Most analysts are in agreement with Meyer Shields, managing director of New York-based investment firm Keefe, Bruyette & Woods who told AFP, “I suspect it will be either Greg Abel or Ajit Jain and probably the former, given his solid and growing exposure to Berkshire’s non-insurance businesses.”
Abel is seen as the more likely CEO successor, according to Bloomberg, because of his younger age (he is 56) and broader remit. At the same time, Jain, 67, has probably made more money for shareholders than anyone else in the firm, Buffett included – a fact Buffett repeatedly cites.
“You could not have two better operating managers than Greg and Ajit. It’s just fantastic what they’ve accomplished,” Buffett said.
Jain’s rise to the top
Born in Odisha in 1951, Jain graduated from Indian Institute of Technology (IIT) Kharagpur in 1972, with a degree in mechanical engineering before joining IBM in 1973.
Five years later, he was on his way to Harvard Business School where he got his MBA degree and worked at McKinsey & Co before joining Berkshire Hathaway Insurance Group in 1986. He claimed he knew very little about insurance at the time, but under his tutelage, Berkshire’s insurance business grow fast and contributes massively to its investment float.
Today, he is the Vice Chairman of Insurance Operations and Buffett refers to him as family. “I really feel about him like I would a brother or a son”, he notably said in an interview with HuffingtonPost, adding if Jain wanted to be the CEO, he’d have the board of directors back him and “put him there in a minute.” There are some unconfirmed reports, however, that suggest Jain is not particularly inclined towards holding the top position.
Nonetheless, Jain’s value to the firm and its founders is documented in one of Buffett’s letters to shareholders, in which he said that if “Charlie, I and Ajit are in a sinking boat, and only one of us can be saved, swim to Ajit”.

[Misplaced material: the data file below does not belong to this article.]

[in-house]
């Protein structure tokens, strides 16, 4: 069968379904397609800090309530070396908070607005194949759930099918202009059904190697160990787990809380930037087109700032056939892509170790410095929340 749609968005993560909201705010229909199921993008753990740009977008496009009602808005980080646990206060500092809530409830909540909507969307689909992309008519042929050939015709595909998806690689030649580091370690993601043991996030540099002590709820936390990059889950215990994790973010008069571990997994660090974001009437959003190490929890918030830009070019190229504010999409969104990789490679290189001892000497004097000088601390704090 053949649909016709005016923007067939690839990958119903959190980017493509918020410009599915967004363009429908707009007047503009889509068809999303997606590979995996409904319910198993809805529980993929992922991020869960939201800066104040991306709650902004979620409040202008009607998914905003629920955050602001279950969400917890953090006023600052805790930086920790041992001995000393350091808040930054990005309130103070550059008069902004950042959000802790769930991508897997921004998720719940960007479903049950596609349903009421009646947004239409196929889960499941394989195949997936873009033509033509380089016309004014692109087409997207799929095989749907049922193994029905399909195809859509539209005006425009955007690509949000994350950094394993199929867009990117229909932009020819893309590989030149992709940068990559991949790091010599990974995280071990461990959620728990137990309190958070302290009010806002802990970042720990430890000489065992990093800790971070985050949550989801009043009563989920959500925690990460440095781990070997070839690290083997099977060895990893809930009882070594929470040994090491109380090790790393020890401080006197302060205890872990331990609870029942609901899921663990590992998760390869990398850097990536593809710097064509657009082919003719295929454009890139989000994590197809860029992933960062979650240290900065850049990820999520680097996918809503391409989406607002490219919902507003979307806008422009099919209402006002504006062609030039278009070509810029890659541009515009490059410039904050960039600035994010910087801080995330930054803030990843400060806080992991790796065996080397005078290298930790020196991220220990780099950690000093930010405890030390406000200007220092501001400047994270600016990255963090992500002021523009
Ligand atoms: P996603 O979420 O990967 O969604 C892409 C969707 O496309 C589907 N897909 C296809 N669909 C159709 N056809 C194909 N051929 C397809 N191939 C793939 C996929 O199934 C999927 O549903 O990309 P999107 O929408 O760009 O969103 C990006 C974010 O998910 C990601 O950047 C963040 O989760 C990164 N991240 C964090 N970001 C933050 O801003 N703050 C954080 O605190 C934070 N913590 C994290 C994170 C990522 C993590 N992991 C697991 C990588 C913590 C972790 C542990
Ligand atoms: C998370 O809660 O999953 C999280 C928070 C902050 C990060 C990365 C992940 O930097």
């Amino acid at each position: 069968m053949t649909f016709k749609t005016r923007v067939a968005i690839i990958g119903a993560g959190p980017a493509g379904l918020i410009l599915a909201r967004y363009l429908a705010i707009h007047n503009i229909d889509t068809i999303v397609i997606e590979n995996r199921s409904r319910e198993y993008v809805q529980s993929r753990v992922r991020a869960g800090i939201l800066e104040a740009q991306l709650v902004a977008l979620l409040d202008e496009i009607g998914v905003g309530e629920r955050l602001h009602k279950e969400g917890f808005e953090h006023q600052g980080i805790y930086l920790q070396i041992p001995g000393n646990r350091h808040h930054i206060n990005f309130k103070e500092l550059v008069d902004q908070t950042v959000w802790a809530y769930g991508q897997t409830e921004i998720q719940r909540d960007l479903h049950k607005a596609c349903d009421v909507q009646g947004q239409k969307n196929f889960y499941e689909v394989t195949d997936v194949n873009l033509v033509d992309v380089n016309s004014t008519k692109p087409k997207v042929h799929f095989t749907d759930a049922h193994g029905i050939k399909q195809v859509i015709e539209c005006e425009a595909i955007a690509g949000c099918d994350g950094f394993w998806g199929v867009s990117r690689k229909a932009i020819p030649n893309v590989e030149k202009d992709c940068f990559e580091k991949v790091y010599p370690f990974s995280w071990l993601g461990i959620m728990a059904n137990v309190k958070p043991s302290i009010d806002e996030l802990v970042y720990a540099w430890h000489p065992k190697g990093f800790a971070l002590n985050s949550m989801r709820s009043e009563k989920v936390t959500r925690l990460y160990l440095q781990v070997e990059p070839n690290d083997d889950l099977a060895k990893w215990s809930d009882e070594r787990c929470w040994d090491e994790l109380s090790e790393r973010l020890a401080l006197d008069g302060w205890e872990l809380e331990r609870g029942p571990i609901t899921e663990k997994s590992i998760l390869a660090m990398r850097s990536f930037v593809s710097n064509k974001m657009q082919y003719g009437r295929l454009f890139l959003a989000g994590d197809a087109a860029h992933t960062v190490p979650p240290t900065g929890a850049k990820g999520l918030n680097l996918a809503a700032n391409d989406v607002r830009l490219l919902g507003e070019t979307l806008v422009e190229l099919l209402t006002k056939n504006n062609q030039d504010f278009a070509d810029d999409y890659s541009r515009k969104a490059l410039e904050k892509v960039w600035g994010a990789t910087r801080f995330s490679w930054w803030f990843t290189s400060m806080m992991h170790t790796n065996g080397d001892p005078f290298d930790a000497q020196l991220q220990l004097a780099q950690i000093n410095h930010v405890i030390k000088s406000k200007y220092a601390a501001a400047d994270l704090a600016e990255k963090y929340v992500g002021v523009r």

How crucial is Jain to BH?
It has been Jain’s unmatched expertise at underwriting—or knowing when and how much insurance to offer to customers—that ensured upfront premium by the millions without undue risk or blow-ups. Buffett once hailed Jain’s skills at insuring risks that no one else has the desire or the capital to take on.
“His operation combines capacity, speed, decisiveness and, most important, brains in a manner unique in the insurance business. Yet he never exposes Berkshire to risks that are inappropriate in relation to our resources,” he said. Buffett also described his mind as an “idea factory that is always looking for more lines of business he can add to his current assortment.”
According to Money Control, BH’s investments yielded high returns not just because of Buffett’s legendary stock-picking skills, but also due to the leverage and premiums generated by the low-cost ‘float’ from Jain’s insurance business.
Munger too has credited Jain with “creating out of nothing” an immense reinsurance business that produced both a huge “float” and a large underwriting gain.
A regulatory filing after his promotion last year revealed that Jain had amassed a stake in Berkshire Hathaway valued at more than $100 million. Whether he will follow in the footsteps of Satya Nadella (Microsoft), Sundar Pichai (Google) and Shantanu Narayen (Adobe), and thus carry forward the tradition of Indian origin businessmen going big in the west remains to be seen.
At the end of 2016, Berkshire Hathway’s insurance business employed 44,000 and contributed $113 billion in premiums collected before payments, according to a Mint report. The company holds major shares in publicly traded companies like Apple, American Express, Coca Cola, Wells Fargo, Kraft Heinz and Bank of America and has been expanding its portfolio despite a fluctuating global economy